What I have learned about myself and running in the past 90 days:

  • Cold weather running, while harder to get motivated about and requires more gear, is much easier on the bod. Running in the heat hurts a lot more and takes longer to recover from. In the past, I had always quit running once it started to get cold, and would pick up again once it got warm. This year is the first time that I have ever experienced the sharp contrast between the two seasons.
  • Consistency is key. I have done a million different training programs for a million different races. Not until I had this 25/m per week goal, has running ever truly been a part of my routine and felt easy.
  • Ambiance is nice. One of the things that turned me onto running in the first place, is enjoying all of the scenery and things happening around me. I found it much less boring than the gym. For a long time I was not able to run with music, because I would sweat-to- death every device (early MP3 players, iPod nanos, you name it) that I brought running with me. I also hated the headphone cable being constantly glued to me with my own sweat. Since the advent of waterproof bluetooth headphones, life has been different.  While I now run with music a lot (esp if I have a new playlist or need some extra motivation), I still enjoy switching it up and going no-jams a few times per week.
  • Stretching, rolling and strength training is necessary for old guys. I never did this conditioning/flexibility crap when I was younger. I eventually had knee problems in my 30s when my IT bands started to calcify. A few months of recovery PT taught me some habits that I still employ. Even though I don’t stretch after every run, I do at least every other time. I also foam roll my ITs, glutes and lower back once per week. I mix in strength training whenever it is too rainy outside to run.
  • Sleep is important. It doesn’t seem like is was as much of a factor when I was younger, but I definitely notice a huge difference these days when I don’t get a solid sleep before a run.

If I was perfectly on track with my goal right now, I would be at 500 miles for the year. As it stands, I broke the 700 mile mark last weekend. I’m feeling okay about the whole situation and enjoying running as much as I ever have. Crossing my fingers and toes that I’m not somehow jinxing myself by publishing any of this nonsense. Knock on wood that I can stay healthy and injury free for the rest of the year (and the rest of my life, haha). Hey, shoot for the moon, land in the starts, right?

Left: the most brutal foam roller I have ever used. Right: pre-run selfie in summer gear, 17 lbs lighter than Jan 1.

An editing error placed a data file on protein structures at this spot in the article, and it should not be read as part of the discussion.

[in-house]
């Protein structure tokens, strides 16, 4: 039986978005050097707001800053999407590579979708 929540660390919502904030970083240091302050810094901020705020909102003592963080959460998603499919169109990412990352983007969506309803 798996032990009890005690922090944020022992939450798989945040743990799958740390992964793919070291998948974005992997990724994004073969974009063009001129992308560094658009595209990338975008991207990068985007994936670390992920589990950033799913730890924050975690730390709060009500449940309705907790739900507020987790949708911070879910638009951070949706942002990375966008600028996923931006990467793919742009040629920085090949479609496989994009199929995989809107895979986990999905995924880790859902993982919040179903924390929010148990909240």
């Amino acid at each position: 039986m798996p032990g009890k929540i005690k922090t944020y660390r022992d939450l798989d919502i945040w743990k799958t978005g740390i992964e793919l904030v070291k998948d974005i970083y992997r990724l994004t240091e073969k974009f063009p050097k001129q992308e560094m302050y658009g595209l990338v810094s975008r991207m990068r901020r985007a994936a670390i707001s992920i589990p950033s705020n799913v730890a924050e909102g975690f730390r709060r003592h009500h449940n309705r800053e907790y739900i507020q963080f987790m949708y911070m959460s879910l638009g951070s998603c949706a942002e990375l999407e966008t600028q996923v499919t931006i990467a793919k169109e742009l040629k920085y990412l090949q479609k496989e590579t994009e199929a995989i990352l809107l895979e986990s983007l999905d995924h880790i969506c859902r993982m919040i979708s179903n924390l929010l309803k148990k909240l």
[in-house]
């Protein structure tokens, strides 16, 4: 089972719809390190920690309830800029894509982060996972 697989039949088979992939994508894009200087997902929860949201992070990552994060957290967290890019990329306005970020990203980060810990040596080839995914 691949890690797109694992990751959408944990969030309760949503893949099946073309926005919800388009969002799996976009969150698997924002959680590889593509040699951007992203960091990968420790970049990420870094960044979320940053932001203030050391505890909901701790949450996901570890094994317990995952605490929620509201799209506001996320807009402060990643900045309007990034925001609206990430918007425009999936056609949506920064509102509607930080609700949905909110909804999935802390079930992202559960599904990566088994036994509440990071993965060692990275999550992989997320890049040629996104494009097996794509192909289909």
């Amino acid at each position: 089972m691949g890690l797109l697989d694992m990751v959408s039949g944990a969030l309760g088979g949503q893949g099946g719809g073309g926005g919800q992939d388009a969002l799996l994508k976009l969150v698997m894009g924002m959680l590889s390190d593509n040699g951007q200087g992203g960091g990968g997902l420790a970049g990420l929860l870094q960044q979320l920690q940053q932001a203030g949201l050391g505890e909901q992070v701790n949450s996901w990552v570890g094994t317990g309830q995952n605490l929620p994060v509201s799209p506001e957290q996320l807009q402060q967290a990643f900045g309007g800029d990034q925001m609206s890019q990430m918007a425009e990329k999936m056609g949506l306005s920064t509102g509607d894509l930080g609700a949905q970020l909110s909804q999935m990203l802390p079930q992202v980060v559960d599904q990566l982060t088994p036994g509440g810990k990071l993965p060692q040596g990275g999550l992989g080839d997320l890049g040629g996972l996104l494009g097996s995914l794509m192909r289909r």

Beyond the Streets NYC

Hadn’t shot anything for Snob in a while. When I saw that “Beyond the Streets” was coming to my neighborhood, I raised my hand. I was able to get in the Thursday before it opened to the public, and it was mostly empty. There is a lot of good stuff from some of my favorite contemporary artists, many of them local. I would highly recommend checking it out, if you are into this sort of thing (or even if you are just dying to see what it looks like inside of that gorgeous new building at 25 Kent). Here are a few of the snaps.

Faile

The shark is by RISK. It is nicely juxtaposed with a tribute to the late great NEKST.

RISK

CR Styek III

Parla

Futura 2000

Bill Barminski

KATSU

Craig Costello

Bill Barminski

Takashi Murakami

Futura 2000

Summer Wristwatch (2.0)

My left hand (and part of my left arm at 5 to 7 PM) with a time piece that I endorse.

I stated the case for a summer wristwatch a few years ago. I’ll admit that these little guys don’t usually last that long. But, that is part of the point, right? It is the watch that you put on when you are doing some sort of activity where there is a (high-ish) possibility that it gets smacked against something, or massively scratched while doing some manual work on something. No? Just me? Anyway, I was reading a certain website the other day and saw a deal that I could not refuse. This Japanese built, solar powered gem is the summer watch of my dreams. It comes with a chronograph and a sub-4 hundo pricetag. To be clear, this is not sponcon in any respect. In further honesty, I used to have an aversion to non-swiss watches with chrono. But, dude, I have had this thing for a few days now in gross NYC summer weather, and I fully endorse this piece. That’s all.